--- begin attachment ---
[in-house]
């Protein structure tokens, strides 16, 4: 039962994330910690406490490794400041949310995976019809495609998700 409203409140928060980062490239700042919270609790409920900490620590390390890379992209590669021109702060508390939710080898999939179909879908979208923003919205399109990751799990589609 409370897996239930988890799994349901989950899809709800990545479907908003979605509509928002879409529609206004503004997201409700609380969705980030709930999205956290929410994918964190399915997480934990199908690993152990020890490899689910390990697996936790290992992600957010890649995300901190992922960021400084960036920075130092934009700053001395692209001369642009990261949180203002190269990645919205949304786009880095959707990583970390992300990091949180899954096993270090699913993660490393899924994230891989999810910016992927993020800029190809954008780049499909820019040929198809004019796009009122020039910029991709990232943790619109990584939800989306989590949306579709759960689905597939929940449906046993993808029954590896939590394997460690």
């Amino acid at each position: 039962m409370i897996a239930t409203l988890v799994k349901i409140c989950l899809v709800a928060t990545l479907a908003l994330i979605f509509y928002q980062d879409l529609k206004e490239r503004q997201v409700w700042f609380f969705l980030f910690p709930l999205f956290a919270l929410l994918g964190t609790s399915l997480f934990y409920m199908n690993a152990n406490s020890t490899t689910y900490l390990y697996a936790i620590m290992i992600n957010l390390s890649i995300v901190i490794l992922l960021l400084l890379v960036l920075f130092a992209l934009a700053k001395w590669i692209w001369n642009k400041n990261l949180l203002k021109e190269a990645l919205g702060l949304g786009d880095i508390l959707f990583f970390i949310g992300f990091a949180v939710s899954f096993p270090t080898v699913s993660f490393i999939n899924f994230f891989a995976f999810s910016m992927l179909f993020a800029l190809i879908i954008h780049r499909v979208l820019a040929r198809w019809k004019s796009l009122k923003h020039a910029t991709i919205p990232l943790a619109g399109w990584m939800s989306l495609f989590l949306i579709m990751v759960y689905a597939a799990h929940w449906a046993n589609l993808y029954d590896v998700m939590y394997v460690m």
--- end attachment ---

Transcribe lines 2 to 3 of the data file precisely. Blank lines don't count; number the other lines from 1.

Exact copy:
């Protein structure tokens, strides 16, 4: 039962994330910690406490490794400041949310995976019809495609998700 409203409140928060980062490239700042919270609790409920900490620590390390890379992209590669021109702060508390939710080898999939179909879908979208923003919205399109990751799990589609 409370897996239930988890799994349901989950899809709800990545479907908003979605509509928002879409529609206004503004997201409700609380969705980030709930999205956290929410994918964190399915997480934990199908690993152990020890490899689910390990697996936790290992992600957010890649995300901190992922960021400084960036920075130092934009700053001395692209001369642009990261949180203002190269990645919205949304786009880095959707990583970390992300990091949180899954096993270090699913993660490393899924994230891989999810910016992927993020800029190809954008780049499909820019040929198809004019796009009122020039910029991709990232943790619109990584939800989306989590949306579709759960689905597939929940449906046993993808029954590896939590394997460690």
């Amino acid at each position: 039962m409370i897996a239930t409203l988890v799994k349901i409140c989950l899809v709800a928060t990545l479907a908003l994330i979605f509509y928002q980062d879409l529609k206004e490239r503004q997201v409700w700042f609380f969705l980030f910690p709930l999205f956290a919270l929410l994918g964190t609790s399915l997480f934990y409920m199908n690993a152990n406490s020890t490899t689910y900490l390990y697996a936790i620590m290992i992600n957010l390390s890649i995300v901190i490794l992922l960021l400084l890379v960036l920075f130092a992209l934009a700053k001395w590669i692209w001369n642009k400041n990261l949180l203002k021109e190269a990645l919205g702060l949304g786009d880095i508390l959707f990583f970390i949310g992300f990091a949180v939710s899954f096993p270090t080898v699913s993660f490393i999939n899924f994230f891989a995976f999810s910016m992927l179909f993020a800029l190809i879908i954008h780049r499909v979208l820019a040929r198809w019809k004019s796009l009122k923003h020039a910029t991709i919205p990232l943790a619109g399109w990584m939800s989306l495609f989590l949306i579709m990751v759960y689905a597939a799990h929940w449906a046993n589609l993808y029954d590896v998700m939590y394997v460690m």